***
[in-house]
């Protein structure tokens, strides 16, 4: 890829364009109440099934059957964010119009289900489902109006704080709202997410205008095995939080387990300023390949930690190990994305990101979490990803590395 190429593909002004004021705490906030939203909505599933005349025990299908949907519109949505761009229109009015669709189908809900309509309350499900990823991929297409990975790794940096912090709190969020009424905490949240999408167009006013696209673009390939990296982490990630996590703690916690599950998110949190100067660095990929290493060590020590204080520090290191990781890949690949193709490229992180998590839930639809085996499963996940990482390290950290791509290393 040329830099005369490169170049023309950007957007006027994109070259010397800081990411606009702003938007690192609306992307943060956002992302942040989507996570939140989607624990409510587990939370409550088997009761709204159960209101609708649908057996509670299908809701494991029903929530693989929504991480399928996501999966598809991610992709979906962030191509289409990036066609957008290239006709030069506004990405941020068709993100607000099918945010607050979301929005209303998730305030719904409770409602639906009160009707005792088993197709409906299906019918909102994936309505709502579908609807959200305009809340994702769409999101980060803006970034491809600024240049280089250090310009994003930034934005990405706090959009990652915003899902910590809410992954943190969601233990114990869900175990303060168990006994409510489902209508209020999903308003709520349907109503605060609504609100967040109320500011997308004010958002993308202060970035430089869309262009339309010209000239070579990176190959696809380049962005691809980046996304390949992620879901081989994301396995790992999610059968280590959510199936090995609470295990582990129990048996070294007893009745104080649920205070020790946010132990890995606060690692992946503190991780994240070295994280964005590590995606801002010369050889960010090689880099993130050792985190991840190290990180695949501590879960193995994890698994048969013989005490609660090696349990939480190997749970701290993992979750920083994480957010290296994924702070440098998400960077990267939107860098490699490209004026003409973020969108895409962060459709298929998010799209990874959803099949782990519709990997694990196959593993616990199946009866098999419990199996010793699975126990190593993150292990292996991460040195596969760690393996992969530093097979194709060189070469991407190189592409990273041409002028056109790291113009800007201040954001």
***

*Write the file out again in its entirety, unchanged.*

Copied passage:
[in-house]
């Protein structure tokens, strides 16, 4: 890829364009109440099934059957964010119009289900489902109006704080709202997410205008095995939080387990300023390949930690190990994305990101979490990803590395 190429593909002004004021705490906030939203909505599933005349025990299908949907519109949505761009229109009015669709189908809900309509309350499900990823991929297409990975790794940096912090709190969020009424905490949240999408167009006013696209673009390939990296982490990630996590703690916690599950998110949190100067660095990929290493060590020590204080520090290191990781890949690949193709490229992180998590839930639809085996499963996940990482390290950290791509290393 040329830099005369490169170049023309950007957007006027994109070259010397800081990411606009702003938007690192609306992307943060956002992302942040989507996570939140989607624990409510587990939370409550088997009761709204159960209101609708649908057996509670299908809701494991029903929530693989929504991480399928996501999966598809991610992709979906962030191509289409990036066609957008290239006709030069506004990405941020068709993100607000099918945010607050979301929005209303998730305030719904409770409602639906009160009707005792088993197709409906299906019918909102994936309505709502579908609807959200305009809340994702769409999101980060803006970034491809600024240049280089250090310009994003930034934005990405706090959009990652915003899902910590809410992954943190969601233990114990869900175990303060168990006994409510489902209508209020999903308003709520349907109503605060609504609100967040109320500011997308004010958002993308202060970035430089869309262009339309010209000239070579990176190959696809380049962005691809980046996304390949992620879901081989994301396995790992999610059968280590959510199936090995609470295990582990129990048996070294007893009745104080649920205070020790946010132990890995606060690692992946503190991780994240070295994280964005590590995606801002010369050889960010090689880099993130050792985190991840190290990180695949501590879960193995994890698994048969013989005490609660090696349990939480190997749970701290993992979750920083994480957010290296994924702070440098998400960077990267939107860098490699490209004026003409973020969108895409962060459709298929998010799209990874959803099949782990519709990997694990196959593993616990199946009866098999419990199996010793699975126990190593993150292990292996991460040195596969760690393996992969530093097979194709060189070469991407190189592409990273041409002028056109790291113009800007201040954001």